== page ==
Why is least privilege the place to start for endpoint security?

Because it will save you time and money.  

Your end user’s computers are increasingly exploited as an attack vector used to attain accounts with local administrator rights on Windows or root access on Mac OS. There are a lot of solutions that promise malware detection and prevention. And you can buy more and more software to try to prevent these things from happening on the front lines. But implementing least privileged security is a best practice because of the inevitability of these threats.  

Managing privileged accounts is necessary to a successful overall security strategy 

Don’t get me wrong, you absolutely do need layers of security. There’s no one right answer. But managing privileged accounts, which includes local admin and root accounts, is necessary to a successful overall security strategy. 

The reason is simple. When logged in as an admin, every application that runs has unlimited access to that computer. If malicious code gets executed from a program or browsing to a site automatically downloads something malicious, that application also gains unlimited access. And imagine if that local admin account is a privileged domain account. What if that account can be used to gain access to network resources or be used to login to other endpoints where sensitive data is stored?

Even if you keep up to date on patches and virus signatures, attackers and rogue employees can breach your perimeter

You have to assume users still browse insecure sites, receive email and IMs, maybe even play an online game or two during work that exposes them to opening or clicking on something malicious. Even if you keep up to date on patches and virus signatures, attackers and rogue employees can breach your perimeter. That means, IT departments have to think about what power they’re giving an exploit when it runs with admin privileges. Its ability to compromise your system becomes much greater. If running as admin, an exploit can do anything with that access, like install keyloggers, brick your machine, plant trojan horses, really anything! And then the attacker can cover their tracks in the event log.  

But the same kind access would not be attained with only user privileges. If running as a user, a malicious application can’t be executed with admin rights or simply can’t be executed at all, and the attack is stopped and contained. That’s why these local admin accounts are heavily targeted by hackers, malicious software and increasingly by rogue employees.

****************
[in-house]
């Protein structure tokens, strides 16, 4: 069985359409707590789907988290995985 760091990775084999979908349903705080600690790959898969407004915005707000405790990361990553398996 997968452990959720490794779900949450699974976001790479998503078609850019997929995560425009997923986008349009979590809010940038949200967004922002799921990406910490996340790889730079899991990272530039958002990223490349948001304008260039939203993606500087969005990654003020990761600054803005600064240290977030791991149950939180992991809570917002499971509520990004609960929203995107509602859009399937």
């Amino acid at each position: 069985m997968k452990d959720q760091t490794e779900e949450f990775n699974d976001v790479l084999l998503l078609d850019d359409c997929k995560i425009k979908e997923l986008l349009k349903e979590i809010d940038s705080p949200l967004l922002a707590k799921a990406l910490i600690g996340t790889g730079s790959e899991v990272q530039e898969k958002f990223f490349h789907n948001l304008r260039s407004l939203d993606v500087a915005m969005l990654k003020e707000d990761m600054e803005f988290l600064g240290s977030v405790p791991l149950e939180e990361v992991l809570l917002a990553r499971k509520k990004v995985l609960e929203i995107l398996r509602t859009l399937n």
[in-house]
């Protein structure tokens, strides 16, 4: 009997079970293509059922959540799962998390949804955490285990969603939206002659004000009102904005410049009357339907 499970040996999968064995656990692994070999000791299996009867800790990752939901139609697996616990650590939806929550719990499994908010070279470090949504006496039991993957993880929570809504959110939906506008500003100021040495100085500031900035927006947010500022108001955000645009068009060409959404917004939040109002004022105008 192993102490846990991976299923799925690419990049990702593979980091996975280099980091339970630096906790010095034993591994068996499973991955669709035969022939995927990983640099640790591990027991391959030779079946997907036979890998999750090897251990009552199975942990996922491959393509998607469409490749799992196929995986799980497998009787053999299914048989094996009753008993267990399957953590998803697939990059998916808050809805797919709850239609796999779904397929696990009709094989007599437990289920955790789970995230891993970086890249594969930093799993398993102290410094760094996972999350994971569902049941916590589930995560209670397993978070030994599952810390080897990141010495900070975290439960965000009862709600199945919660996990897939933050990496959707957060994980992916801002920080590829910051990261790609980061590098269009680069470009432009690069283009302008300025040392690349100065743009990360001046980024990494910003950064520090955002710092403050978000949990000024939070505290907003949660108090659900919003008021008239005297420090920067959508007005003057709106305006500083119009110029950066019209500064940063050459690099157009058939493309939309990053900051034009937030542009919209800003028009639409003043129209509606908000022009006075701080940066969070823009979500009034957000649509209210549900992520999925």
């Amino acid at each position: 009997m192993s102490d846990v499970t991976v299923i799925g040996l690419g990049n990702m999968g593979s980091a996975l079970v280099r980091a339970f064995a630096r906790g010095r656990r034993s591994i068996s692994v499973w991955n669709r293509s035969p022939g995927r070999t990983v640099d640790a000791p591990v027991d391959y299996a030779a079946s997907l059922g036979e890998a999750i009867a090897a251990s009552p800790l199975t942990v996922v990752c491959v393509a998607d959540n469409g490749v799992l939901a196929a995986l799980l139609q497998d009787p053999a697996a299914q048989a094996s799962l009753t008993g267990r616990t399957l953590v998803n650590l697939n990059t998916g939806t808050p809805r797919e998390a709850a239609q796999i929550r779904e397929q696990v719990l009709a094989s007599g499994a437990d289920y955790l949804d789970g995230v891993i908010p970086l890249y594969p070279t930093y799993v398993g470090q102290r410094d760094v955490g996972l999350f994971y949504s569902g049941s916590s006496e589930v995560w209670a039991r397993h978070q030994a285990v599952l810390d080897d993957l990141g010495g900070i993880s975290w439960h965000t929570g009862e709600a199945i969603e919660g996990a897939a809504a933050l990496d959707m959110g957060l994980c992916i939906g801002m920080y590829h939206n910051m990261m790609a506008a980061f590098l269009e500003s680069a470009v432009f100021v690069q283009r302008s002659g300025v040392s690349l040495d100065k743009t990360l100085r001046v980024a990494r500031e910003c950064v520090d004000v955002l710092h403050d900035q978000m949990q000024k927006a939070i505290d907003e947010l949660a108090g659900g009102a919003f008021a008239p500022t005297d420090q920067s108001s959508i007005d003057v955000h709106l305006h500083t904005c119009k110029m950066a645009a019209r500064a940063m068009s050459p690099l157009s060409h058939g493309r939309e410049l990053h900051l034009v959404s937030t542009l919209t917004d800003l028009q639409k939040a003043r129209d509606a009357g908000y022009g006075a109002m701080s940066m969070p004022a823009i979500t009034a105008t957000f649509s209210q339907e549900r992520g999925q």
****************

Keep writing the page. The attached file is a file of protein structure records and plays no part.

I’ve heard all of the reasons for just giving users local admin rights on their workstations or for giving IT admins superuser rights on servers they manage. Usually it’s not prioritized because of the risk of compatibility issues, lack of IT resources for troubleshooting issues, politics and bureaucracy. But none of those reasons outweigh the security benefits you gain. No matter how the threat breaches your system, least privilege enforcement can ensure the attacker is contained and cannot escalate across your systems.  

There’s a reason least privileged is a best practice  

How advanced you become may also depend on what compliance standards you have to meet. Regulations like PCI DSS, HIPAA, SOX, NIST require that organizations apply least privilege access policies. It’s the government, right, so it’s important that information on your systems is accessed on a need to know basis. But it’s not only about getting your enterprise compliant. There’s a reason least privileged is a best practice. We have many clients who implement least privilege to create less complex and thus more audit-friendly environments. In the end, less complex environments are easier to prove compliance. 

When organizations are ready to make their move towards least privilege, especially on end-user workstations, a product is usually required to ensure success. Not only do our customers use Privilege Manager to remove, provision, and rotate local admin credentials but the same product is used to ensure applications that require admin rights can still be safely used. That’s one product to actually enforce an ultra-secure least privilege security posture and to implement application control so end users can remain productive. 

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This is a Security Bloggers Network syndicated blog post authored by Steve Goldberg. Read the original post at: Thycotic